A 53-year-old man developed a Legionella pneumophila pneumonia complicated by rhabdomyolysis, acute kidney injury, and protracted ileus. Risk factors were smoking and chronic alcoholism, but the patient had no history of previous abdominal surgery. Hemodialysis was required for a period of 5 weeks with a full renal recovery. Pneumonia required respiratory support but for a limited period of 6 days. The protracted course of the ileus led to explorative laparotomy despite negative computed tomography findings. No cause of mechanical obstruction was found at surgery and common etiologies of intestinal obstruction were excluded. Parenteral nutrition was needed for a total of 4 weeks, before recovery of intestinal motility. This case illustrates the apparent discrepancy between the pulmonary symptoms and the extrapulmonary manifestations that could be seen as a consequence of an exaggerated immune response.

1. Introduction

First described in 1977, in the course of a wide community-acquired pneumonia epidemic that occurred during the American Legion’s convention, Legionnaires’ disease (LD) is an infectious disease caused by an aerobic gram negative bacillus [1]. Legionella pneumophila is the most frequently encountered species in human pathology, especially serogroup 1 (Lp-1). In over 90% of cases, transmission of LD occurs usually via the respiratory route, after inhalation of contaminated water. Interhuman transmission has never been observed [2]. Several host risk factors were described, including heavy smoking, chronic alcoholism, elderliness, diabetes, end-stage renal or pulmonary disease, and immunodeficiency (corticosteroids, cancer, hemopathy, immunosuppressive therapy, etc.) [3]. LD is a relatively rare infectious disease, with an incidence of 2 cases in Belgium per 100,000 inhabitants in 2016. The mortality rate is still high, ranging from 10% to 70% if the patient is presenting one of aforementioned risk factors [4]. A mild renal impairment is frequent in LD, while extreme rhabdomyolysis leading to acute renal failure and hemodialysis remains uncommon. The association of anuric acute renal failure and persisting ileus has not been previously reported in the setting of L. pneumophila pneumonia [5].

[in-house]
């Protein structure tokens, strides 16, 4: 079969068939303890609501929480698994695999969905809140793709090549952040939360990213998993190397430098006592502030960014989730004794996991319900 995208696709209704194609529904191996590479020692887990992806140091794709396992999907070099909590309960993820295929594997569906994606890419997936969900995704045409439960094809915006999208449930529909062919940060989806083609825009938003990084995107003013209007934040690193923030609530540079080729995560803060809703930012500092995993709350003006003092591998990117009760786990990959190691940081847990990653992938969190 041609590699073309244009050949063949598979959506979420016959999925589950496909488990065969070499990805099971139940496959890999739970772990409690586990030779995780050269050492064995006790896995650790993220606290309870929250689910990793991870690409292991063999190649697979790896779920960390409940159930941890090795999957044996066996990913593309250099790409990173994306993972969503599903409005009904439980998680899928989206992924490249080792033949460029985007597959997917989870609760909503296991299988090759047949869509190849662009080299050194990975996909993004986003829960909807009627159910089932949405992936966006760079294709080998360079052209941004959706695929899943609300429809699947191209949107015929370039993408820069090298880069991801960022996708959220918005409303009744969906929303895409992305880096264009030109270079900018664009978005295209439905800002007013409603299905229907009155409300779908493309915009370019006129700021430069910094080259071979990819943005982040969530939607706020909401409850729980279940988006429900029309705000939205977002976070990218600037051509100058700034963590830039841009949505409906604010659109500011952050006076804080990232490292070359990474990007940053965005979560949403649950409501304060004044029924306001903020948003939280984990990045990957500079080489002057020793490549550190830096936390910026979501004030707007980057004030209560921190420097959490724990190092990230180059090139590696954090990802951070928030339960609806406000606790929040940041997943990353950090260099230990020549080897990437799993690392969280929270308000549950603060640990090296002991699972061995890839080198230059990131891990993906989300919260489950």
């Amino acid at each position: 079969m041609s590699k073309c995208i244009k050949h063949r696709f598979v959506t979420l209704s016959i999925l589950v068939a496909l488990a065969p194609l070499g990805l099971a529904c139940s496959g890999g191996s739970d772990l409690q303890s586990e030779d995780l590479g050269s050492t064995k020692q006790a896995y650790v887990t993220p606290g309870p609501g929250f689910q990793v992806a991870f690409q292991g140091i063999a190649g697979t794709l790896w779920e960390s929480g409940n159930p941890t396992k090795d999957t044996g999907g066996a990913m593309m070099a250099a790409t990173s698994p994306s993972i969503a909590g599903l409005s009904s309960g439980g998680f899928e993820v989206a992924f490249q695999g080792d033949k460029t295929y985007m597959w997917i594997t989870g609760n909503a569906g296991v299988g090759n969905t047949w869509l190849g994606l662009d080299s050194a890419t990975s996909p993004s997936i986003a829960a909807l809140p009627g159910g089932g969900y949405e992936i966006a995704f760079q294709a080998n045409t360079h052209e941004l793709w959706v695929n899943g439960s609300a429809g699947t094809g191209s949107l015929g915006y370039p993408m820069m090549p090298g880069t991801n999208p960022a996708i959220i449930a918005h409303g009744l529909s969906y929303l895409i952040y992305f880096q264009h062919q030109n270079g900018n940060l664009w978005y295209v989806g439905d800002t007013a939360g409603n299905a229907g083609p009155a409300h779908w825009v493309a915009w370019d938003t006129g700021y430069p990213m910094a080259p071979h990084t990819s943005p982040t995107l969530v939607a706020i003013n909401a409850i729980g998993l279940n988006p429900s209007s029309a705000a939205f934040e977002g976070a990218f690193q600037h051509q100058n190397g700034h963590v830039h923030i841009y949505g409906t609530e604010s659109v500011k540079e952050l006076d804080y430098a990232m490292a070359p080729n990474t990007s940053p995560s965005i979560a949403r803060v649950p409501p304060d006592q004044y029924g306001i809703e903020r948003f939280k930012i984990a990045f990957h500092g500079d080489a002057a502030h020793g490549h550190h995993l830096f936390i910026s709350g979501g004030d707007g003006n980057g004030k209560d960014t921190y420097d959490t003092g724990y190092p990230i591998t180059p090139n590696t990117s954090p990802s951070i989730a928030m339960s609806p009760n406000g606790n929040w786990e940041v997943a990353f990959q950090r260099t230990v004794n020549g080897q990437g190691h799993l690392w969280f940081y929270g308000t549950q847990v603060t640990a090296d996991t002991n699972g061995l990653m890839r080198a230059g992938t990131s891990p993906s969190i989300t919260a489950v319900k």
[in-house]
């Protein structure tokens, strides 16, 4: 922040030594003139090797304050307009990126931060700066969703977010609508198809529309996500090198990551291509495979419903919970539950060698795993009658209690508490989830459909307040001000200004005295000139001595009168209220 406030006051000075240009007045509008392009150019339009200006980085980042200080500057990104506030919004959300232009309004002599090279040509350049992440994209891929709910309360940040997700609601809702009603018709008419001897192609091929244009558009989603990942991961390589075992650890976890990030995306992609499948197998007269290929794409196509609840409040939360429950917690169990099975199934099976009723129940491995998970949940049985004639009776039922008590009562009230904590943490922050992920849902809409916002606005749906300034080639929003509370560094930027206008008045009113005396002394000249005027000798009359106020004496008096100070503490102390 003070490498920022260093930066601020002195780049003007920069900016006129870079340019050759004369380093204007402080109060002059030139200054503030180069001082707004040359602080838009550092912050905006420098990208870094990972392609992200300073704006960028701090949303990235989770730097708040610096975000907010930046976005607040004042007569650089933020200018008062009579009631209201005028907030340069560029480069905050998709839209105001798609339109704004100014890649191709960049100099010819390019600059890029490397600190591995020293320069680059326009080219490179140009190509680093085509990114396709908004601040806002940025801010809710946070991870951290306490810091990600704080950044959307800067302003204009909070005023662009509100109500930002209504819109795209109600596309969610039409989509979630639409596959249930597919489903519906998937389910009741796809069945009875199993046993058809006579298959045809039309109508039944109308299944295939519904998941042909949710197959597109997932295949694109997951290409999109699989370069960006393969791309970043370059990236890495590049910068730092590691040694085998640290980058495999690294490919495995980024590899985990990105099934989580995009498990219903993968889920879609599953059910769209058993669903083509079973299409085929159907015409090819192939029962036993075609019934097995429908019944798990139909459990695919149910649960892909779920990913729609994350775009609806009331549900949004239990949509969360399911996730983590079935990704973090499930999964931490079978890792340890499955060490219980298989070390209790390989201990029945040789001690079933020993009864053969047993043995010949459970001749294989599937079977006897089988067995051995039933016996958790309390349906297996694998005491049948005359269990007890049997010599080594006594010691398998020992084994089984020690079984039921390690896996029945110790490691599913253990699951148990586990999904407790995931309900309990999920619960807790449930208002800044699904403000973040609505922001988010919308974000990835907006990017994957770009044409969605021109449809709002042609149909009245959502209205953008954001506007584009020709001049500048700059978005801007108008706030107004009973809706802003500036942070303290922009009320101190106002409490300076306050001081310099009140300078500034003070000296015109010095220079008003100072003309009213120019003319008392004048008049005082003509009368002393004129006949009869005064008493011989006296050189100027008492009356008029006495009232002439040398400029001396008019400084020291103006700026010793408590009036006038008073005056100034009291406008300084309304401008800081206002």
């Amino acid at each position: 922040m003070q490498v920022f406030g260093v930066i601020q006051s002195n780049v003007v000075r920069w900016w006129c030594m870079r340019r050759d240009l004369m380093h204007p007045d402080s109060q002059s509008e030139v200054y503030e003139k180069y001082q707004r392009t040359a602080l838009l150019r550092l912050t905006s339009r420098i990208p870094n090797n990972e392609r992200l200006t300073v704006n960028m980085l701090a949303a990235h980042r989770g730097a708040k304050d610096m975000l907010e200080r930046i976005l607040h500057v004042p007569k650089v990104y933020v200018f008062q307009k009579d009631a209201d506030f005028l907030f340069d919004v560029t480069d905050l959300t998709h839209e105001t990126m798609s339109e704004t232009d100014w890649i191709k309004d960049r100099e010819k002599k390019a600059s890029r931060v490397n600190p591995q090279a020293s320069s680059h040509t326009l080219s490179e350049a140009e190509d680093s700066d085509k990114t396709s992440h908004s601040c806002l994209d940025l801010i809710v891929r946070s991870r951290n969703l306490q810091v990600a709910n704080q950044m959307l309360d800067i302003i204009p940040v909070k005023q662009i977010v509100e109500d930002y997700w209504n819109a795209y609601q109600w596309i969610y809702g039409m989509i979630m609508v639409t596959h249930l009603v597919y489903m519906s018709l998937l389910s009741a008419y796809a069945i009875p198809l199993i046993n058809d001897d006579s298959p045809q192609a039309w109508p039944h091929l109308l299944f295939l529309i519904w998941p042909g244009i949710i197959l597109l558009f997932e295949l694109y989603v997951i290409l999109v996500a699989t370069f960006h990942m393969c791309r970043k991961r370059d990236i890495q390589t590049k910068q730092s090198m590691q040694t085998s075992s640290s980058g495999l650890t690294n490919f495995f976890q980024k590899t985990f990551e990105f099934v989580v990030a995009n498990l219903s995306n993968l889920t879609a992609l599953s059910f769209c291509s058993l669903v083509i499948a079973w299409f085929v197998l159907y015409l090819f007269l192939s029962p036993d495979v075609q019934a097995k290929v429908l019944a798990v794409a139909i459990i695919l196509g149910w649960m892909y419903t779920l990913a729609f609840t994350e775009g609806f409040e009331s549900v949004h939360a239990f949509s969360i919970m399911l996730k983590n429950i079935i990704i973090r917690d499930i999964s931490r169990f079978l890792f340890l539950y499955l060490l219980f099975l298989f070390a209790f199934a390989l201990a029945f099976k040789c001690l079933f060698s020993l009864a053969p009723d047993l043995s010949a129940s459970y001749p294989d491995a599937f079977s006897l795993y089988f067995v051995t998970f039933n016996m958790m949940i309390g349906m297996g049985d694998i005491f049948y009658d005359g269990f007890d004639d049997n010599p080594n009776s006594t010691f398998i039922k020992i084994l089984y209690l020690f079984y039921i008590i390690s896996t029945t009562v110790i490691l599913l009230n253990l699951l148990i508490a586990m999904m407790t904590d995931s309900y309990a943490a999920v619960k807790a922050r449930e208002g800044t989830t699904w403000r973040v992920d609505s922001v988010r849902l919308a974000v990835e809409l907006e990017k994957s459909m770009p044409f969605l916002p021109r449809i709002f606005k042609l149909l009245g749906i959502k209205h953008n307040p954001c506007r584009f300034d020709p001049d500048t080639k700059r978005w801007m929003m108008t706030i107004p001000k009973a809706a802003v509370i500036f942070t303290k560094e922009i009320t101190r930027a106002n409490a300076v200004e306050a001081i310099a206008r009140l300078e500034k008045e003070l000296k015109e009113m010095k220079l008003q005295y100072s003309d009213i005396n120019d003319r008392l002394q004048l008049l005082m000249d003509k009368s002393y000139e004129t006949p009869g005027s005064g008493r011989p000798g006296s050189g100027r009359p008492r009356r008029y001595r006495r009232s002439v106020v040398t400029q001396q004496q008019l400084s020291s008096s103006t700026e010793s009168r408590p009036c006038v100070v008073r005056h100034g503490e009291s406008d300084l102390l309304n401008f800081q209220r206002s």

2. Case Report

A 53-year-old Caucasian man was admitted to the emergency department (ED) with complaints of diarrhea of 3 days’ duration, general weakness leading to multiple falls, abdominal pain with lack of appetite, dry cough, and dyspnea on exertion since the last 6 months. His medical past history included chronic alcoholism with 28 units of alcohol per week, active tobacco smoking (22,5 pack-years), sleep apnea syndrome treated with nocturnal continuous positive airway pressure (CPAP) ventilation, high arterial blood pressure controlled by a daily dose of perindopril 5mg and bisoprolol 10 mg, and a morbid obesity with a body mass index (BMI) of 47,3 kg/m2. There was no history of abdominal surgery. Vital signs in the ED were arterial blood pressure 106/64 mmHg, sinus tachycardia with heart rate ranging from 104 to 144 bpm, respiratory rate 37/min, temperature 36.2°C, and oxygen peripheral saturation (SpO2) 92% at room air. Initial examination revealed crackles at the basis of the right lung and abdominal distension with decreased bowel sounds. There were no clinical signs of muscular injury.